“I Lack Belief in a God or Gods,” A Christian Response
This is an article Josh has wanted to write for a very long time. It may not be entirely conclusive, and the response conveyed could use refinement. However, this should be a good starting point for those wanting to know how to respond to that statement, “I lack belief in a god or gods.”
Christians are often confronted with the atheist’s qualification, “We do not make the claim that ‘God does not exist.’ Rather, we merely lack belief in a God or gods.” This negative definition of soft atheism has confused many. Indeed, when I was first confronted with this statement, I didn’t know what to say. That’s because the atheism I was familiar with was hard atheism (i.e. “God does not exist”).
Under that assumption, that atheists believe that God does not exist, we Christians often approach the apologetic situation with confidence, knowing they can’t really prove “God does not exist” using their sense perception and limited knowledge of the universe (because no one knows all things exhaustively).
Some apologists have argued that God could simply be hiding in the deepest corners of the universe never to be explored by humanity, or perhaps that God may hide behind the moon, and then behind Mars, then behind Jupiter, and so on, depending on the rate and whereabouts of human cosmological exploration. This, of course, is an absurd way to argue for God’s inability to be disproven since it makes God, essentially, nothing more than some Greek demi-god who can propel himself through space.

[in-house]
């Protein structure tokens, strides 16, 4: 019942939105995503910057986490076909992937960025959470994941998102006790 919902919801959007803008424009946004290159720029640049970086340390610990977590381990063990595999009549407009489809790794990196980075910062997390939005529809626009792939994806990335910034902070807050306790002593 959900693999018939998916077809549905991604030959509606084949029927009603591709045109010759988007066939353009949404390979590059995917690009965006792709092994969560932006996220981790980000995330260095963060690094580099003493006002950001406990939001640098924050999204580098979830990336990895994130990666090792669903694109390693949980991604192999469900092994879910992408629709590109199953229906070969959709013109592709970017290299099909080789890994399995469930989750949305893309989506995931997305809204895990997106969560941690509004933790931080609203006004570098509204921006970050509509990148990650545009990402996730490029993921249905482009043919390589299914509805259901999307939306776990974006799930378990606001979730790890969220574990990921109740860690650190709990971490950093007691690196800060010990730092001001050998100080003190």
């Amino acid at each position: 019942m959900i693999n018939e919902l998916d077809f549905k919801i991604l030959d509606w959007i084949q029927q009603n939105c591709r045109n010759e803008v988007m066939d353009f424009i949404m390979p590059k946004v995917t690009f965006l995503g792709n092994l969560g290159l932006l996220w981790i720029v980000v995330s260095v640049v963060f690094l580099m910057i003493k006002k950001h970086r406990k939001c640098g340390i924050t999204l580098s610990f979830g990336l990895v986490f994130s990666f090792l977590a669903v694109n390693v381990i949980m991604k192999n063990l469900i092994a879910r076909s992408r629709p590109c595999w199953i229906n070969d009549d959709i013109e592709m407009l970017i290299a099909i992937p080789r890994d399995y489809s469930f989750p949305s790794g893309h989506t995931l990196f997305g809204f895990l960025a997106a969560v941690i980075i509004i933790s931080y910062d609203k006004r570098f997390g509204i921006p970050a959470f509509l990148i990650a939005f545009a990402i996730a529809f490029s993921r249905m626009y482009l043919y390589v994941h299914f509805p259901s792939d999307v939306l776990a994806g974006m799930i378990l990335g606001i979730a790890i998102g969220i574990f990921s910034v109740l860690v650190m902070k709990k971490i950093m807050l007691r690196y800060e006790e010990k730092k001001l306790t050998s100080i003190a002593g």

The point of what I’m saying is this: Christians know that the more direct statement, “God does not exist” is subject to much harsher criticisms than a position which is defined in the negative. When “negative atheism” is presented to the Christian, it is hard to know where to go next when it comes to an internal critique of atheism as a worldview. This is because the atheist rightly asserts (should it be true his position is wholly negative) that the Christian maintains the burden of proof.
Does the Negative-Only Definition of Atheism Hold Up?
The atheist will often say, “I simply lack belief in God because there are no good reasons to believe He exists.” A statement like this gives the atheist a strategic advantage because it leaves the Christian fumbling for positive evidence and proofs he can offer to the atheist. The ball, it is thought, is in the Christian’s court. The Christian needs to provide sufficient evidence for God, evidence the atheist wants to accept. The atheist, on these terms, may simply accept or reject this evidence based on what he or she deems acceptable.
Is this fair? Is it really the case that the Christian must hand over the reigns of total judgment to the atheist, and the atheist alone? Before we can answer this question, the concept of an entirely negative definition of atheism must be examined and tested for reasonableness (and a probe for intellectual honesty wouldn’t hurt either). Suffice it to say that something smells fishy. The atheist, to the complete exclusion of the Christian, has somehow ended up with the prerogative of judgement. This seems too convenient.
The notion of a negative-only definition of a position is somewhat of an anomaly in the world of philosophy. But just because it’s an anomaly doesn’t necessarily mean it’s untrue. Could it be the case that atheism is defined simply as a position upon which one merely holds that they “lack a belief”?